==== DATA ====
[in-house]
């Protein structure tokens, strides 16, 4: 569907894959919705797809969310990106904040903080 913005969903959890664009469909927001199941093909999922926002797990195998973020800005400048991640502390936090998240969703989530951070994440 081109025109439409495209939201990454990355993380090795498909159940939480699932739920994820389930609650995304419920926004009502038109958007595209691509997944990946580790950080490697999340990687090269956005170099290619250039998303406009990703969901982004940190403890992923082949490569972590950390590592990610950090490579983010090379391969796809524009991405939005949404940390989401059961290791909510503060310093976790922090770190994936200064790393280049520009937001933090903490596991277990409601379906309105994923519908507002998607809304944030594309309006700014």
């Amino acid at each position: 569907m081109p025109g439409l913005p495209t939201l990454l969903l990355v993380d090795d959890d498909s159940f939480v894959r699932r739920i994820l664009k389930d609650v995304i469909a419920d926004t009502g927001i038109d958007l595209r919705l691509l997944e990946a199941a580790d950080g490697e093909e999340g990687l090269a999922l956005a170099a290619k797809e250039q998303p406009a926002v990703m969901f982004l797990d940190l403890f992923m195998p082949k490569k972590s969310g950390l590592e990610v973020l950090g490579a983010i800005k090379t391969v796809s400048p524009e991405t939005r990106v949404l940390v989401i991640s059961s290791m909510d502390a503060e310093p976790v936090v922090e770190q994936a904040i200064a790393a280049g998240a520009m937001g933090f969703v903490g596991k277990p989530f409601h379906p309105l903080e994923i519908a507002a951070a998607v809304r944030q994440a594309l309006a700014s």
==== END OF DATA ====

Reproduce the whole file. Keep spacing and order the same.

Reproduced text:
[in-house]
């Protein structure tokens, strides 16, 4: 569907894959919705797809969310990106904040903080 913005969903959890664009469909927001199941093909999922926002797990195998973020800005400048991640502390936090998240969703989530951070994440 081109025109439409495209939201990454990355993380090795498909159940939480699932739920994820389930609650995304419920926004009502038109958007595209691509997944990946580790950080490697999340990687090269956005170099290619250039998303406009990703969901982004940190403890992923082949490569972590950390590592990610950090490579983010090379391969796809524009991405939005949404940390989401059961290791909510503060310093976790922090770190994936200064790393280049520009937001933090903490596991277990409601379906309105994923519908507002998607809304944030594309309006700014």
């Amino acid at each position: 569907m081109p025109g439409l913005p495209t939201l990454l969903l990355v993380d090795d959890d498909s159940f939480v894959r699932r739920i994820l664009k389930d609650v995304i469909a419920d926004t009502g927001i038109d958007l595209r919705l691509l997944e990946a199941a580790d950080g490697e093909e999340g990687l090269a999922l956005a170099a290619k797809e250039q998303p406009a926002v990703m969901f982004l797990d940190l403890f992923m195998p082949k490569k972590s969310g950390l590592e990610v973020l950090g490579a983010i800005k090379t391969v796809s400048p524009e991405t939005r990106v949404l940390v989401i991640s059961s290791m909510d502390a503060e310093p976790v936090v922090e770190q994936a904040i200064a790393a280049g998240a520009m937001g933090f969703v903490g596991k277990p989530f409601h379906p309105l903080e994923i519908a507002a951070a998607v809304r944030q994440a594309l309006a700014s």